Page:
Synthetic dusk born from the smoke of guns

as irrational as my night which lingers on and on

while indolent dawn snuggles beneath the covers

waiting for someone else to switch on the light.

But. Where is glory better sought

on green grass or in slime?

facing the gritty winds of summer

or winter’s shroud of fog?

which does blood stain brighter

desert sand or mountain snow?

And. Who lights an eternal lamp for me

as I float, an anonymous cloud

carrying the rain child of glory in my womb

a child which refuses to be born

till the storm settles.

If it ever will.

A PEARL WITHIN AN OYSTER

There is a place

where jewelled cobwebs

dot the hillside

my father’s smile

never wavers

and the rocks

feel solid beneath my feet.

The mist swirls in the valleys

a potent sea

spewing stories

which my brother

conjures out of the vaporous void.

A magician

spinning a different web each day.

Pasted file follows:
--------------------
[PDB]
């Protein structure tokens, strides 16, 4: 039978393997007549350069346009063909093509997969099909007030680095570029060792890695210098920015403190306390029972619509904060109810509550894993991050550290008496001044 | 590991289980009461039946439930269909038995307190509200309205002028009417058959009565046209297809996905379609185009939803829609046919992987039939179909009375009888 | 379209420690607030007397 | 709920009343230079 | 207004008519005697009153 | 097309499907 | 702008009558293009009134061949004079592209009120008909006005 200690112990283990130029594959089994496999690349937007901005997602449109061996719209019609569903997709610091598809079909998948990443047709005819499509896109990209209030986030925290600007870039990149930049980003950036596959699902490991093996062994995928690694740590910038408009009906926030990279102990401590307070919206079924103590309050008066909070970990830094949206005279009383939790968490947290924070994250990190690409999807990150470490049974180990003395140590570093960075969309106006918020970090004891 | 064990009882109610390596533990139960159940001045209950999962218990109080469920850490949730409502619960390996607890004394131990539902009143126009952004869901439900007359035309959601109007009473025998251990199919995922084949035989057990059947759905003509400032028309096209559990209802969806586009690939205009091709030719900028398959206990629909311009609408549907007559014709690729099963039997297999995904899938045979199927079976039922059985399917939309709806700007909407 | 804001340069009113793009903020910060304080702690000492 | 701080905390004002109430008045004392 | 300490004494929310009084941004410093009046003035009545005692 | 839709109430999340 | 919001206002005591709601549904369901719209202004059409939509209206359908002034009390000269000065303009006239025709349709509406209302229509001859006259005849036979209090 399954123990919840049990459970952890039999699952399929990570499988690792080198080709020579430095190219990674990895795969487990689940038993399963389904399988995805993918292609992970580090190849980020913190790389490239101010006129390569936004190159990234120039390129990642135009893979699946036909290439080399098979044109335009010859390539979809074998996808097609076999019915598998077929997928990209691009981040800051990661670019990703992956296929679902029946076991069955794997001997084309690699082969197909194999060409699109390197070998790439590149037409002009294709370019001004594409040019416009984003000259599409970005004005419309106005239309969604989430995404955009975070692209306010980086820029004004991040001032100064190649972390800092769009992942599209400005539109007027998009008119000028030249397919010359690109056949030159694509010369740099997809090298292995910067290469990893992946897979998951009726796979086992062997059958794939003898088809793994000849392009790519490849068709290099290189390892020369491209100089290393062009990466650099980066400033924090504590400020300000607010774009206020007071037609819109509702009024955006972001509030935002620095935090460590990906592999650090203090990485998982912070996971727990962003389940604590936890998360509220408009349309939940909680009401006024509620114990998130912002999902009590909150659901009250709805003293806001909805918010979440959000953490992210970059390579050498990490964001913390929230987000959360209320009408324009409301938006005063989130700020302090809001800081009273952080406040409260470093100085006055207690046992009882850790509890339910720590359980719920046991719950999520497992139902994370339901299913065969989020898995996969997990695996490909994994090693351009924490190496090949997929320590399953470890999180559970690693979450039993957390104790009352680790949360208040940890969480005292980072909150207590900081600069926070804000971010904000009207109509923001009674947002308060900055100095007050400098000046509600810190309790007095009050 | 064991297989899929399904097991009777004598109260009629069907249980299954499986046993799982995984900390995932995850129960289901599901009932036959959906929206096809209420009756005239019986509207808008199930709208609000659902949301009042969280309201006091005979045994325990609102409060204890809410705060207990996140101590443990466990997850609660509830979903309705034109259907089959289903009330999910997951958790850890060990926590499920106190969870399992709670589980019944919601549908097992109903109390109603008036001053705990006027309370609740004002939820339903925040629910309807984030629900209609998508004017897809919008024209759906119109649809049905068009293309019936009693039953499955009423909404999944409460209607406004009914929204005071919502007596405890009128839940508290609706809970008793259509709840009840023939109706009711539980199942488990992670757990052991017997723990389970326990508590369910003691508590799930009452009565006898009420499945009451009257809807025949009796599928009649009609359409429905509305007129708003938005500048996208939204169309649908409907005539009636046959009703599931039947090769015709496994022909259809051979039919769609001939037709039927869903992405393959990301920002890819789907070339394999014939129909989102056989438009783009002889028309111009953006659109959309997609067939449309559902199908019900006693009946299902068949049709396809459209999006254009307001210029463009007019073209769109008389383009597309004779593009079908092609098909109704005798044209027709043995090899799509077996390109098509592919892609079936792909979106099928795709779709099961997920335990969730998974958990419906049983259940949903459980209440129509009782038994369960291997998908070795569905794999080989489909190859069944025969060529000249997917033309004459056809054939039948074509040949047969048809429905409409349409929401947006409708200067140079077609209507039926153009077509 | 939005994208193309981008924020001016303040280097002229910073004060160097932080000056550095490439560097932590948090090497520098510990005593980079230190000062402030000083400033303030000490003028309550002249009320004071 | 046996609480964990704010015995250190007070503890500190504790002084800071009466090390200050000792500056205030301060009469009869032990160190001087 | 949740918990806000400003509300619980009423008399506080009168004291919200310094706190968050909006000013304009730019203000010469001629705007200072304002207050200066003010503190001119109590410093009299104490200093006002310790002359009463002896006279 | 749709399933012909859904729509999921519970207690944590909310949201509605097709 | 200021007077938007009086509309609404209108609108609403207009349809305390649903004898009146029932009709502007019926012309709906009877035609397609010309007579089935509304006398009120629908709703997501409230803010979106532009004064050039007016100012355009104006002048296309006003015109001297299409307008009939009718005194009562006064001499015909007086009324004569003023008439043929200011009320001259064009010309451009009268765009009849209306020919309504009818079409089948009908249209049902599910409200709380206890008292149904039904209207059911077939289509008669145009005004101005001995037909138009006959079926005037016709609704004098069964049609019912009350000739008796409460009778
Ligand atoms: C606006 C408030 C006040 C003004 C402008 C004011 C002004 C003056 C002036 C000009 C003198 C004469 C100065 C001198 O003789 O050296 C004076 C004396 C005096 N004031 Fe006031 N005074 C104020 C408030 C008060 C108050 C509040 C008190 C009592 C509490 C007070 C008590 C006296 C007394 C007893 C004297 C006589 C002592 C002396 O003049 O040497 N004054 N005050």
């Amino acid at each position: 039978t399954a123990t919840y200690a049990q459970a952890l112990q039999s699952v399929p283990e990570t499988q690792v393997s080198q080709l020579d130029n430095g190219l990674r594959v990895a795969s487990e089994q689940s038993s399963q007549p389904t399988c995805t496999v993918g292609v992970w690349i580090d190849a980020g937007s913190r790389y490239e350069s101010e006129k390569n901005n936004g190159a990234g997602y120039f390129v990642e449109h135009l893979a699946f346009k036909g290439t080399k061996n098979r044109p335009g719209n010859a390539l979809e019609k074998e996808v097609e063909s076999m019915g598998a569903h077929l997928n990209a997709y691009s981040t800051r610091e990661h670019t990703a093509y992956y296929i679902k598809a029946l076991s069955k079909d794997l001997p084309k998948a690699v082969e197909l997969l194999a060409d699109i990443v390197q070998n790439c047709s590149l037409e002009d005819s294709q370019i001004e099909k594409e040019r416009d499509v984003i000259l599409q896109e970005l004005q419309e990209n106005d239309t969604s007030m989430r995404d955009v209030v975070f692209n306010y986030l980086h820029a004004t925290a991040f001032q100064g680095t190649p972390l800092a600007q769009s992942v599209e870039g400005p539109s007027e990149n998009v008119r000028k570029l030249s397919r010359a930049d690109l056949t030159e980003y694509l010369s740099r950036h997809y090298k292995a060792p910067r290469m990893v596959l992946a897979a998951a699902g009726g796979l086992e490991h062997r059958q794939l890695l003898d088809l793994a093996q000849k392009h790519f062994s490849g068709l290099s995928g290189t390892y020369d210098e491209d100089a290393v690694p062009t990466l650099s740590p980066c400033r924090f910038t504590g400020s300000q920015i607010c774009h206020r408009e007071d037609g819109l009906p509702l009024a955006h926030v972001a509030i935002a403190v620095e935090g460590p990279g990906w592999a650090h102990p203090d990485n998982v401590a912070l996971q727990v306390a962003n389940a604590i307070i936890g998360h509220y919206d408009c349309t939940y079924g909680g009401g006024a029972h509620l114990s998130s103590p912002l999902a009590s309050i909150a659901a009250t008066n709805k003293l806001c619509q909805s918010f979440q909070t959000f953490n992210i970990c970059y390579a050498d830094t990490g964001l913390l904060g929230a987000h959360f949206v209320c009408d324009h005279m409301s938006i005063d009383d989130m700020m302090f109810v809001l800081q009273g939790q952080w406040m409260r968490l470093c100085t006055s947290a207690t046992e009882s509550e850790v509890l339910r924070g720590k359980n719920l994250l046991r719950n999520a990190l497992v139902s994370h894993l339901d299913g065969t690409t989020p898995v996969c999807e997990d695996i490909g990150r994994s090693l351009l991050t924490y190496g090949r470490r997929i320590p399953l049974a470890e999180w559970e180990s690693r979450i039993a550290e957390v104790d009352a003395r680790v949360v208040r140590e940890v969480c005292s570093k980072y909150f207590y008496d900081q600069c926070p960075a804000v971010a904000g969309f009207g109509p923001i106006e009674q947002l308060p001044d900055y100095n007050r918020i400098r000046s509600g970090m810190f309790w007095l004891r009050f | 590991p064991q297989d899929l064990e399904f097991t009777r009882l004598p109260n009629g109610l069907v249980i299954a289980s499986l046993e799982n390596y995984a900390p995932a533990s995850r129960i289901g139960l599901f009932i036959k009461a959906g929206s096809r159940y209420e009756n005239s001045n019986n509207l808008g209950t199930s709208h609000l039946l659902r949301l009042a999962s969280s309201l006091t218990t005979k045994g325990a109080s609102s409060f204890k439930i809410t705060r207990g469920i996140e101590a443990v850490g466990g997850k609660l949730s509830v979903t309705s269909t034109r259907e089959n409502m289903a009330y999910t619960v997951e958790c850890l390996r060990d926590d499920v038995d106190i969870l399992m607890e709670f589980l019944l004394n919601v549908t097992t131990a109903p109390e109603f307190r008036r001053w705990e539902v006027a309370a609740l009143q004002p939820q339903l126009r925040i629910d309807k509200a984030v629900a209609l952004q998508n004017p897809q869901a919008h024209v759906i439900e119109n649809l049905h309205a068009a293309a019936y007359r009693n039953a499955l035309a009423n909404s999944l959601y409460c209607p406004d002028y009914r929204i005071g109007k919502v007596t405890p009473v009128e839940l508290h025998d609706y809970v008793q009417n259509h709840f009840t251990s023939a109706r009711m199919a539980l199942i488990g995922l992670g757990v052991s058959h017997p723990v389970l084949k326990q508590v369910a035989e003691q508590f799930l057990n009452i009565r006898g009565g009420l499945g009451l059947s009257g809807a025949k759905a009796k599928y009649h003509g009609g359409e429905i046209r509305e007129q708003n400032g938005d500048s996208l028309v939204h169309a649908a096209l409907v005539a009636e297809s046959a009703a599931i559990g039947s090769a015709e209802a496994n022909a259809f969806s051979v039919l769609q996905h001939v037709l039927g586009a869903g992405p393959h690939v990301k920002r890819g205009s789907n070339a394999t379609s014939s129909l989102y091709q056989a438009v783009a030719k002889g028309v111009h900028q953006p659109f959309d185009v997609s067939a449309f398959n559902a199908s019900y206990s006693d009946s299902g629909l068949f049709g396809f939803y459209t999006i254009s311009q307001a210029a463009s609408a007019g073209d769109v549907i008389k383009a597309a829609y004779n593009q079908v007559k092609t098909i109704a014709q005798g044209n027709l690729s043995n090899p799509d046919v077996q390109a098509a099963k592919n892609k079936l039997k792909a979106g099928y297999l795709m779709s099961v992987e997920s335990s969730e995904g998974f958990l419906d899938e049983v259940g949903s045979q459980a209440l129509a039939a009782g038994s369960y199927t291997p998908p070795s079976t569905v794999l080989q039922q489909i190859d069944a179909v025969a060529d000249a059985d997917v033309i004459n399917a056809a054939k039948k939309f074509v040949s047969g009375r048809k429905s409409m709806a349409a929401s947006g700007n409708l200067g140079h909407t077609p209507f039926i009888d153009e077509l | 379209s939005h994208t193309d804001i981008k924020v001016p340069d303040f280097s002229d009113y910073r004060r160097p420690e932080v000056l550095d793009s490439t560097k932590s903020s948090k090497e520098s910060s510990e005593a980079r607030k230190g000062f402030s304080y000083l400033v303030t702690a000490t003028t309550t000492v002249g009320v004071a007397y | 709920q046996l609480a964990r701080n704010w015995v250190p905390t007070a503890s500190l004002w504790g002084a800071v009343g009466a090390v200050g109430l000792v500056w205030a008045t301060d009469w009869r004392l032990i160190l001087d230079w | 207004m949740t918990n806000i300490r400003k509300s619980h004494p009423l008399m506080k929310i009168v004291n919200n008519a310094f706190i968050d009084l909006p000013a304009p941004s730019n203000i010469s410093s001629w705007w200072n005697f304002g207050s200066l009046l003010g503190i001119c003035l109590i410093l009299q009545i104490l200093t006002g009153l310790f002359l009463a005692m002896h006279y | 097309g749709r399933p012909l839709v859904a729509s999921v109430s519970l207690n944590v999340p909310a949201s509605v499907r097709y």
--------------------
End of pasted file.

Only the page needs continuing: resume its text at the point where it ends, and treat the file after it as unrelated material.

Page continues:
And yet it is I

who tell tales now.

Fishing in that timeless sea

of the past

finding

old shoes

a rotted corpse

but sometimes

a pearl within an oyster…

Secret of Success

Why do we send our words out into this public space? Share some of our most painful moments, our most intimate thoughts with people who are strangers, whom we are not likely to encounter in flesh? We reach out to connect,  to hear someone say, “I have listened to your voice, I feel the same way, I share your views, I empathise.”

Sometimes even the note of dissent can be stimulating. At least someone listened and responded.